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By Will Jones, ABC7 Chicago —

The City of Evanston has received more than 500 applications for its restorative housing program, according to city officials.

Justin Marcoviche-Garnett applied on behalf of his family who has lived in Evanston for generations.

“My great grandparents moved here in 1913 from Georgia and my family has been here since so this is something that feels very personal to us,” he said.

As part of the first initiative of Evanston’s reparations program, the city will disperse $25,000 for home down payments, mortgage payments or home repairs to a limited number of Black applicants who qualify for the program.

“We have owned several properties in the city and of course those properties were in the 5th ward which is where red lining was occurring, where most of the black community was pushed and segregated,” Marcoviche-Garnett said.

Evanston will become the first city to pay reparations to some of its Black residents. The city council voted in 2019 to create the Reparations Fund, using revenue from legal marijuana sales.

“My job is just to ensure that we are aware, we’re mindful, we’re thoughtful and we’re careful how we implement this program,” said Kimberly Richardson, the Deputy City Manager.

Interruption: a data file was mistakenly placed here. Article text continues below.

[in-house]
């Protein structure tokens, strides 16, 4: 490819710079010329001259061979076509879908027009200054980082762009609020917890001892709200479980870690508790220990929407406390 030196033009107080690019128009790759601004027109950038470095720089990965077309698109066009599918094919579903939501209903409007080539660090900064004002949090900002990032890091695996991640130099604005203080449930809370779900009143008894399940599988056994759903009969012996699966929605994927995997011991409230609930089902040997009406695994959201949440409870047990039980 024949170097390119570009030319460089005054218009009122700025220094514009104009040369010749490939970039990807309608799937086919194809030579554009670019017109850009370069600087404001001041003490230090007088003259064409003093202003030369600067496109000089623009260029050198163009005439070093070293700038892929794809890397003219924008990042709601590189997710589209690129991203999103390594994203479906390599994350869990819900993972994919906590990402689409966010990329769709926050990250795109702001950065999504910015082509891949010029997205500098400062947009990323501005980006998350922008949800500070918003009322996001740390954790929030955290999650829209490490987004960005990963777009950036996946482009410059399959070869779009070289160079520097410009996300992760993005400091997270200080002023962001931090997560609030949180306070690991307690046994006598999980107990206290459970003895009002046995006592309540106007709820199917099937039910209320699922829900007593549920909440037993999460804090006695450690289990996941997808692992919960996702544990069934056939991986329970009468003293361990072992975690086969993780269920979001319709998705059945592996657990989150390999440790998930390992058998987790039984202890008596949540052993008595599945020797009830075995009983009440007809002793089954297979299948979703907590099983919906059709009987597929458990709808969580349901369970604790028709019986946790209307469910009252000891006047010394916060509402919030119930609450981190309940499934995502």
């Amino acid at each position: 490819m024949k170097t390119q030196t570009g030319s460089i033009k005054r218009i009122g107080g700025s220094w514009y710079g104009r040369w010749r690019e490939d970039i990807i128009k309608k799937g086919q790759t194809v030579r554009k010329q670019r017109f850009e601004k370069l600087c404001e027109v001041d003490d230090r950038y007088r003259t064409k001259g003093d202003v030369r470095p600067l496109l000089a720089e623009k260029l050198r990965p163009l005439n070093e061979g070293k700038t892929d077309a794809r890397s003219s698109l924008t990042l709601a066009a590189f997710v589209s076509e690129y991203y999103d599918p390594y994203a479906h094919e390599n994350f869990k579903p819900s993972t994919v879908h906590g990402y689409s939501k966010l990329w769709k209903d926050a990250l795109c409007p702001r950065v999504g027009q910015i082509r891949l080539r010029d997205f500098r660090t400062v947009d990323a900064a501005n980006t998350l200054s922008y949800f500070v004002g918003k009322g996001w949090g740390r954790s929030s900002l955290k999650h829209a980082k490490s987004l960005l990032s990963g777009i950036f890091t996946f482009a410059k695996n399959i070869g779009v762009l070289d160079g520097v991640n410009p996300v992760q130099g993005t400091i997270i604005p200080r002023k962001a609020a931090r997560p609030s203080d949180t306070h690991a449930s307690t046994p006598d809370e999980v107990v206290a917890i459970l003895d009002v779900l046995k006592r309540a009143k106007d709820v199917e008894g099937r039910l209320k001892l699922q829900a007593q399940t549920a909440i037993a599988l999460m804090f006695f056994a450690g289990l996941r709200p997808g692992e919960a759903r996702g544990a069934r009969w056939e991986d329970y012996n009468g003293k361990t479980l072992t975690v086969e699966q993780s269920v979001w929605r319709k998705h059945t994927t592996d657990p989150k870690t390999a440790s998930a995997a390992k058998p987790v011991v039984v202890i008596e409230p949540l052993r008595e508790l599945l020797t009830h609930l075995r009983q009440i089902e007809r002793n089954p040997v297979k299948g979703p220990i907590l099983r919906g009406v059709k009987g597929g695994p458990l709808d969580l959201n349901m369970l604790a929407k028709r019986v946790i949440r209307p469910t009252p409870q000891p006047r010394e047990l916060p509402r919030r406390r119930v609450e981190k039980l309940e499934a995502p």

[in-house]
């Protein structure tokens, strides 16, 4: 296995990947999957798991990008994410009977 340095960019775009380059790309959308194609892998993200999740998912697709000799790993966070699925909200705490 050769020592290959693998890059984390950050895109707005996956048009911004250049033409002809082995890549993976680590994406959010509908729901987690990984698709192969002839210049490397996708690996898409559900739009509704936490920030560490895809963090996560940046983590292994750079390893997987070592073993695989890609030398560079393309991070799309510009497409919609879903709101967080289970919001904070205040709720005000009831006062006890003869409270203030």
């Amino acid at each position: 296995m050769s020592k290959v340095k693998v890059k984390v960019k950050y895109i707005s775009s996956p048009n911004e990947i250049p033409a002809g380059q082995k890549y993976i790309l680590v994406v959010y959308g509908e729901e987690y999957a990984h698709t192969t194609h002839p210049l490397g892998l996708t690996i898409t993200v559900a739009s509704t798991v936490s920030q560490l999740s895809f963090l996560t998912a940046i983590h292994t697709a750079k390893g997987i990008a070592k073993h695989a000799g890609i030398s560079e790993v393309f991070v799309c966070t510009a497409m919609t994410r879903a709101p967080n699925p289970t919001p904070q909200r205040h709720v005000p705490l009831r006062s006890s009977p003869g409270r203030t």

She said a date has yet to be determined when people selected for the restorative housing program will be notified and receive payments. But she said the goal is by the end of this year or early 2022.

For applicants not chosen in this round, they could be selected in later rounds depending on funding, Richardson said.

Marcoviche-Garnett said his grandfather can’t believe a reparations program even exists.

“It’s one of those things that you heard about your whole life, you heard of this promise of reparations,” he said. “But it’s this thing that seems impossible or seemed impossible for so long.”

City officials said the deadline to apply for this round is Friday, November 5.

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Source: ABC7 Chicago

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IBW21 (The Institute of the Black World 21st Century) is committed to building the capacity of Black communities in the U.S. to work for the social, political, economic and cultural upliftment, the development of the global Black community and an enhanced quality of life for all marginalized people.